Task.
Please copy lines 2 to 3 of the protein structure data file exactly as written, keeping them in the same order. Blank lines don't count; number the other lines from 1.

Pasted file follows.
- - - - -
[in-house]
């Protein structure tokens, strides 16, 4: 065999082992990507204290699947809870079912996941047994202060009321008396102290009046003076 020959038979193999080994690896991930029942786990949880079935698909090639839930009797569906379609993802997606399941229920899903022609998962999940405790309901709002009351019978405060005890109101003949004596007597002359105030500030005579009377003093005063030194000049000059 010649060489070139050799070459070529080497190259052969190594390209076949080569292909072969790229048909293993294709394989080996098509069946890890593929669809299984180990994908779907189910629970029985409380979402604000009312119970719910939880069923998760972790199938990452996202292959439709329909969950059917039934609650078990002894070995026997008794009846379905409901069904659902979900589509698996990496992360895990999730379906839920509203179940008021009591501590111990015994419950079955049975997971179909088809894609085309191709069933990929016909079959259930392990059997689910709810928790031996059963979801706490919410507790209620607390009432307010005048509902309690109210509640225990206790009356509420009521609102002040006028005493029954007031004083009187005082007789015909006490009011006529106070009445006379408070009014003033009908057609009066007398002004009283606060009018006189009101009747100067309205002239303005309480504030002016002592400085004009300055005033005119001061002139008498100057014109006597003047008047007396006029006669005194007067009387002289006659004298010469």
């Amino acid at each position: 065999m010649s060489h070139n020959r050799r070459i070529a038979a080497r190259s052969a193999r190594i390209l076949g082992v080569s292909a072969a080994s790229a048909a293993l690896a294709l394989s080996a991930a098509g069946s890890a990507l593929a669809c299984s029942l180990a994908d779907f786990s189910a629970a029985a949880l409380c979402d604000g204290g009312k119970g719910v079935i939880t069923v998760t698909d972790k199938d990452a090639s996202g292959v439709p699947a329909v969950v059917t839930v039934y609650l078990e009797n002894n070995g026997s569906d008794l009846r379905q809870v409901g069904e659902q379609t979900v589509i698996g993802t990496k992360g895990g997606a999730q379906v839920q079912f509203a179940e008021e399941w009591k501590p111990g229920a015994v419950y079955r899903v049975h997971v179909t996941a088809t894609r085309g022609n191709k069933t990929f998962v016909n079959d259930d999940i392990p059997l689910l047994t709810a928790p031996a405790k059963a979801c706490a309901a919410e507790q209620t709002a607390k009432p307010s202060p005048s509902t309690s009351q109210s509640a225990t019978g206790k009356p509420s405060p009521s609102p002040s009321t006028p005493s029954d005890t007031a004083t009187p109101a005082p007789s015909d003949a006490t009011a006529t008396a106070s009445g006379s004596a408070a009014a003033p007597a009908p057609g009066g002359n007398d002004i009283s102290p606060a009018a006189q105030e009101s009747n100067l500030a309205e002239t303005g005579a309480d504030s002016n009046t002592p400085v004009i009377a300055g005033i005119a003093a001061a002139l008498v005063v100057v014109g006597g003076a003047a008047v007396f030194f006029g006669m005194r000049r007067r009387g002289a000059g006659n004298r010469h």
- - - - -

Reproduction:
């Protein structure tokens, strides 16, 4: 065999082992990507204290699947809870079912996941047994202060009321008396102290009046003076 020959038979193999080994690896991930029942786990949880079935698909090639839930009797569906379609993802997606399941229920899903022609998962999940405790309901709002009351019978405060005890109101003949004596007597002359105030500030005579009377003093005063030194000049000059 010649060489070139050799070459070529080497190259052969190594390209076949080569292909072969790229048909293993294709394989080996098509069946890890593929669809299984180990994908779907189910629970029985409380979402604000009312119970719910939880069923998760972790199938990452996202292959439709329909969950059917039934609650078990002894070995026997008794009846379905409901069904659902979900589509698996990496992360895990999730379906839920509203179940008021009591501590111990015994419950079955049975997971179909088809894609085309191709069933990929016909079959259930392990059997689910709810928790031996059963979801706490919410507790209620607390009432307010005048509902309690109210509640225990206790009356509420009521609102002040006028005493029954007031004083009187005082007789015909006490009011006529106070009445006379408070009014003033009908057609009066007398002004009283606060009018006189009101009747100067309205002239303005309480504030002016002592400085004009300055005033005119001061002139008498100057014109006597003047008047007396006029006669005194007067009387002289006659004298010469």
């Amino acid at each position: 065999m010649s060489h070139n020959r050799r070459i070529a038979a080497r190259s052969a193999r190594i390209l076949g082992v080569s292909a072969a080994s790229a048909a293993l690896a294709l394989s080996a991930a098509g069946s890890a990507l593929a669809c299984s029942l180990a994908d779907f786990s189910a629970a029985a949880l409380c979402d604000g204290g009312k119970g719910v079935i939880t069923v998760t698909d972790k199938d990452a090639s996202g292959v439709p699947a329909v969950v059917t839930v039934y609650l078990e009797n002894n070995g026997s569906d008794l009846r379905q809870v409901g069904e659902q379609t979900v589509i698996g993802t990496k992360g895990g997606a999730q379906v839920q079912f509203a179940e008021e399941w009591k501590p111990g229920a015994v419950y079955r899903v049975h997971v179909t996941a088809t894609r085309g022609n191709k069933t990929f998962v016909n079959d259930d999940i392990p059997l689910l047994t709810a928790p031996a405790k059963a979801c706490a309901a919410e507790q209620t709002a607390k009432p307010s202060p005048s509902t309690s009351q109210s509640a225990t019978g206790k009356p509420s405060p009521s609102p002040s009321t006028p005493s029954d005890t007031a004083t009187p109101a005082p007789s015909d003949a006490t009011a006529t008396a106070s009445g006379s004596a408070a009014a003033p007597a009908p057609g009066g002359n007398d002004i009283s102290p606060a009018a006189q105030e009101s009747n100067l500030a309205e002239t303005g005579a309480d504030s002016n009046t002592p400085v004009i009377a300055g005033i005119a003093a001061a002139l008498v005063v100057v014109g006597g003076a003047a008047v007396f030194f006029g006669m005194r000049r007067r009387g002289a000059g006659n004298r010469h």